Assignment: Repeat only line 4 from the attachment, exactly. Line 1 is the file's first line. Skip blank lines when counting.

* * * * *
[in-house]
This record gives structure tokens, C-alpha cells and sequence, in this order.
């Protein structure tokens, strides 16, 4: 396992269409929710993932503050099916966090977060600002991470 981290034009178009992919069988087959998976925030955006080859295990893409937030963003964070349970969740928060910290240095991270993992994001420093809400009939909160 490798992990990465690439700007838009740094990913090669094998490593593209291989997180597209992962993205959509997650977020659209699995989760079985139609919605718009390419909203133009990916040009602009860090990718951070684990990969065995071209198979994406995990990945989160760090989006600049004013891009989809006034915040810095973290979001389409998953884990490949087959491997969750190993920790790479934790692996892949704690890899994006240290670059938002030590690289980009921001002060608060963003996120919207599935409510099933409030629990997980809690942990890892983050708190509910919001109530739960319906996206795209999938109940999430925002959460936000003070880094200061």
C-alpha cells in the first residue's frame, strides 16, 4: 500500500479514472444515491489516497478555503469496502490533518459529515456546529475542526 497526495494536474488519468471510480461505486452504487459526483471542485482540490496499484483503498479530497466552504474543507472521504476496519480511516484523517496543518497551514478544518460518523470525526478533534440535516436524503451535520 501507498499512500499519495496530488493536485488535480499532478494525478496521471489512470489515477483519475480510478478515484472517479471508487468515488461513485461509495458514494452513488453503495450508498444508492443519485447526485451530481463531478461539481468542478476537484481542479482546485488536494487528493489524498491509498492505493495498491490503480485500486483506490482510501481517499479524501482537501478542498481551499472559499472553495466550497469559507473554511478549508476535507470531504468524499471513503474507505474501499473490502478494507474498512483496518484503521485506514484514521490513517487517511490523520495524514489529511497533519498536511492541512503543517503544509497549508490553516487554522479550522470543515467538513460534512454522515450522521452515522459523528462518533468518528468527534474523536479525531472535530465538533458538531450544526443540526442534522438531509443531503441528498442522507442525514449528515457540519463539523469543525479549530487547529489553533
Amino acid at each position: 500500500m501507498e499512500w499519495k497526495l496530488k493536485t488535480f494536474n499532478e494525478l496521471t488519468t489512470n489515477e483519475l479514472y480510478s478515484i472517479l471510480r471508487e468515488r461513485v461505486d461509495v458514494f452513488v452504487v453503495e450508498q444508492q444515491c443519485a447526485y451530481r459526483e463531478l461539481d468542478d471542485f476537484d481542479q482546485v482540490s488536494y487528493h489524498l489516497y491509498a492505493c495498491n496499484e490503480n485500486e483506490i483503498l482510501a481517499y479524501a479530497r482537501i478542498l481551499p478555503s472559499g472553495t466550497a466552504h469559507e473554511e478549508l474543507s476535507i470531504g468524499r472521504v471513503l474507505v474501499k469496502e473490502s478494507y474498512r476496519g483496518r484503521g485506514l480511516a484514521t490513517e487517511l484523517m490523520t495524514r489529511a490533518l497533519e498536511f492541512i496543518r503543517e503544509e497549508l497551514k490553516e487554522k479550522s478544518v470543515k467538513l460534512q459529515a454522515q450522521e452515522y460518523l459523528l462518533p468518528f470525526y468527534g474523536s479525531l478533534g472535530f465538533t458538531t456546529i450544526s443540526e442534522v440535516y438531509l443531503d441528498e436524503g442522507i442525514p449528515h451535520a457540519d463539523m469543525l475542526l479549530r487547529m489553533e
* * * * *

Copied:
C-alpha cells in the first residue's frame, strides 16, 4: 500500500479514472444515491489516497478555503469496502490533518459529515456546529475542526 497526495494536474488519468471510480461505486452504487459526483471542485482540490496499484483503498479530497466552504474543507472521504476496519480511516484523517496543518497551514478544518460518523470525526478533534440535516436524503451535520 501507498499512500499519495496530488493536485488535480499532478494525478496521471489512470489515477483519475480510478478515484472517479471508487468515488461513485461509495458514494452513488453503495450508498444508492443519485447526485451530481463531478461539481468542478476537484481542479482546485488536494487528493489524498491509498492505493495498491490503480485500486483506490482510501481517499479524501482537501478542498481551499472559499472553495466550497469559507473554511478549508476535507470531504468524499471513503474507505474501499473490502478494507474498512483496518484503521485506514484514521490513517487517511490523520495524514489529511497533519498536511492541512503543517503544509497549508490553516487554522479550522470543515467538513460534512454522515450522521452515522459523528462518533468518528468527534474523536479525531472535530465538533458538531450544526443540526442534522438531509443531503441528498442522507442525514449528515457540519463539523469543525479549530487547529489553533